This road stands as a good example of the utter nonsense that is modern Japanese infrastructure construction. To start with, why spend a millions of dollars to build a road that in 10.8km of length, climbs 460m into the mountain, only to go back down again, when a much straighter, 6.4km option that climbs only 150m already exists? This to connect two villages of perhaps 100 inhabitants each? Futhermore, because of the constant threat of landslides on the steep mountain slopes, the road is certain to be damaged almost every year. The answer to this riddle lies well hidden somewhere within the country's convoluted politics; suffice it to say that ultra-conservatism and corruption play a major role. It is perhaps not an accident that it's happening primarily in remote regions out of reach of the average citizen's eye. The same citizens pays for it dearly along with Japan's environment: daily, practically irreparable, and completely unnecessary damage.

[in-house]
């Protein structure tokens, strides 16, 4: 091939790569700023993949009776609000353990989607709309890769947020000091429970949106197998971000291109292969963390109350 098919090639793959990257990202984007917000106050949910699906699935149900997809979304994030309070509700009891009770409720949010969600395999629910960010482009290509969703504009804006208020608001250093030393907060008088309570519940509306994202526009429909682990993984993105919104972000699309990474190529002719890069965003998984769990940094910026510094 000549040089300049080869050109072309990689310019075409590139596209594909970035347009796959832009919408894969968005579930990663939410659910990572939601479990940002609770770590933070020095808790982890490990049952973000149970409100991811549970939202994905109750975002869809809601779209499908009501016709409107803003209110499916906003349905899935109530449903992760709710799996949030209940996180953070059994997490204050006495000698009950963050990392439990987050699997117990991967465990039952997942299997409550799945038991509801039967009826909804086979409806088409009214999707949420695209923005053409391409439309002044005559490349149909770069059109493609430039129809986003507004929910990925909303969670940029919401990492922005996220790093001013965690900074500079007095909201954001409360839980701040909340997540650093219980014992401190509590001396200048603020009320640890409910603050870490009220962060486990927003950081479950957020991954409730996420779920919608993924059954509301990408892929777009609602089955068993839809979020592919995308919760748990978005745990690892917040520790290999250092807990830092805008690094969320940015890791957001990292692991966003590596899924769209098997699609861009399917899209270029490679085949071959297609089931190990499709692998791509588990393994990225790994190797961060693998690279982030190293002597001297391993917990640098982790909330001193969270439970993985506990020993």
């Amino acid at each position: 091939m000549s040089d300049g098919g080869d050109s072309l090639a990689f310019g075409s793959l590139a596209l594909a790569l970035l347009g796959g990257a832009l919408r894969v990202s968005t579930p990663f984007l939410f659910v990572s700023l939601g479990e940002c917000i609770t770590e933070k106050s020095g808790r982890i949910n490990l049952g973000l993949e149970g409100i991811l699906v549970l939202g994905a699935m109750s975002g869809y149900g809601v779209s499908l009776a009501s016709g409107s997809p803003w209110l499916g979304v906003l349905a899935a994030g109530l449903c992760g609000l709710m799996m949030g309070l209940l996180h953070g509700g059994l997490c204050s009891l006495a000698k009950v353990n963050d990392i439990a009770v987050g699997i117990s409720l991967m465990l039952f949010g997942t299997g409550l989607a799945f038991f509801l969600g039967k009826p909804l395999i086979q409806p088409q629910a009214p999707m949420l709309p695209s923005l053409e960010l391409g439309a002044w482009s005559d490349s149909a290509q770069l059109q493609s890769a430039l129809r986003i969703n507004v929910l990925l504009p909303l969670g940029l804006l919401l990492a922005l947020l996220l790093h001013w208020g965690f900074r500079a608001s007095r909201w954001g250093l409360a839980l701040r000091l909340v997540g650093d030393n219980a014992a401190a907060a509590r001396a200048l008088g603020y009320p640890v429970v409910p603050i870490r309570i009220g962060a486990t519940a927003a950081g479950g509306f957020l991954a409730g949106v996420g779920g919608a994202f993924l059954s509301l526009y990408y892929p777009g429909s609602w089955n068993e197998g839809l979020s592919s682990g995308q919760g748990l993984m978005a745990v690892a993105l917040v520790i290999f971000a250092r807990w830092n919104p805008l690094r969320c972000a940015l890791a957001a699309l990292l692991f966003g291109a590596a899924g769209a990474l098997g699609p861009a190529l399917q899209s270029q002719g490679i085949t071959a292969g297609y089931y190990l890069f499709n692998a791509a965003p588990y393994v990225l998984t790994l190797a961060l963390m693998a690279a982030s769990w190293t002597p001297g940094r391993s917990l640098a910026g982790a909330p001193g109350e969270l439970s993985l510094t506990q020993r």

Impossible roads

As we tackle the steep climb, we are presented with a view of a road similar to ours, contouring impossibly above on the opposite slope of the valley (indeed nearly every visible mountain seems to already have one). Numerous landslides have started from the road scar – tears of the mountain weeping. The slides threaten the valley below, but no worries, the engineers will probably compensate with some monstrous (though finally ineffective) concrete barrier somewhere lower down. Cresting the summit of our road, we begin to descend headlong toward Kureko Valley. Soon we find the cause of the road closure: a massive landslide, likely due to the road cut itself, has completely wiped out a section; this is now being replaced by a kind of bridge on concrete supports. We say hello to the workers who graciously let us pass – but we need to shoulder our bikes and walk a high, narrow beam. Exciting.

Before descending all the way down again, the road climbs high enough to offer good views of the Kawabe valley and the surrounding mountains, including the majestic Nokeeboshi-dake (left background).